A techno-economic-societal assessment of recovery of waste volatile anaesthetics

Teck Nam Ang, Isuru A. Udugama, Seyed Soheil Mansouri, Matthew Taylor, Rob Burrell, Brent R. Young, Saeid Baroutian*

*Corresponding author for this work

Research output: Contribution to journalJournal articleResearchpeer-review

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For over 150 years, the mainstay of good anaesthesia for surgical procedures has been volatile anaesthetic vapours. Volatile anaesthetics (VAs) are greenhouse gases contributing to global warming. For reasons of cost, environmental concerns, or simply elegance, hospitals aspire to reduce the emission of VAs by minimising the amounts used during anaesthesia. Despite that, considerable VAs are still released to the atmosphere unabated. One possible solution to this problem would be the installation of VA recovery technology to existing anaesthesia systems, capturing VAs before discharging the waste gas into the atmosphere. We used a systematic, hierarchical workflow to identify and assess the technological, economic and societal barriers associated with the implementation of VA recovery technologies in hospitals, and recommend appropriate solutions. The implementation of recovery technologies in hospitals may be justified by detailed economic analysis in conjunction with technological and societal evaluation. As far as a specific VA recovery technology that is being considered, the findings provide insights on the aspects requiring more evaluation. Based on the insights gained, an informed opinion and perspective on the VA recovery technologies and shortcomings when developing practical VA recovery technologies are provided.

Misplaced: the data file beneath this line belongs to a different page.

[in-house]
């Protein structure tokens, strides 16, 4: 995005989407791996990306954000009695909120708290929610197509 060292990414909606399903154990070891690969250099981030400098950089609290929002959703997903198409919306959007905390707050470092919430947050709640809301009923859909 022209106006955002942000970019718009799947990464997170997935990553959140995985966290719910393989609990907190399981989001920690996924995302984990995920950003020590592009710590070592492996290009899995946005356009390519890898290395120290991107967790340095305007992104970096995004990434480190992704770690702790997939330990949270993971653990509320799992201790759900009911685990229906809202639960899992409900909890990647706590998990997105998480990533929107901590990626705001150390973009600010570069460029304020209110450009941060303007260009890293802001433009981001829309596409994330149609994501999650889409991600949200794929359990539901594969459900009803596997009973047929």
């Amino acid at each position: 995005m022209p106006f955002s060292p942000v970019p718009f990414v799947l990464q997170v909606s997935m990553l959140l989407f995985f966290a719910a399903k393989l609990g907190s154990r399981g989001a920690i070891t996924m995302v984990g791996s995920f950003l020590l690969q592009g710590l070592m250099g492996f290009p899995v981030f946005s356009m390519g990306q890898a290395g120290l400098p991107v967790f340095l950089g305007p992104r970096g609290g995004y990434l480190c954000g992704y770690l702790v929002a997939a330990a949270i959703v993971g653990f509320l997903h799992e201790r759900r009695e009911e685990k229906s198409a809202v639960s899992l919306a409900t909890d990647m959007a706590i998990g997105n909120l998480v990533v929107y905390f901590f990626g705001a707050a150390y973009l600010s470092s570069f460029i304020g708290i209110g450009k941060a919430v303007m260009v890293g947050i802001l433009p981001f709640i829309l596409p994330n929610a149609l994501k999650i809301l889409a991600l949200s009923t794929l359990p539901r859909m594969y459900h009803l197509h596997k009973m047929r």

Original languageEnglish
JournalSeparation and Purification Technology
Pages (from-to)304-314
Publication statusPublished - 2019


  • Adsorptive separation
  • Global warming potential (GWP)
  • Inhalation anaesthetics
  • Socio-economic potential
  • Technology readiness level (TRL)


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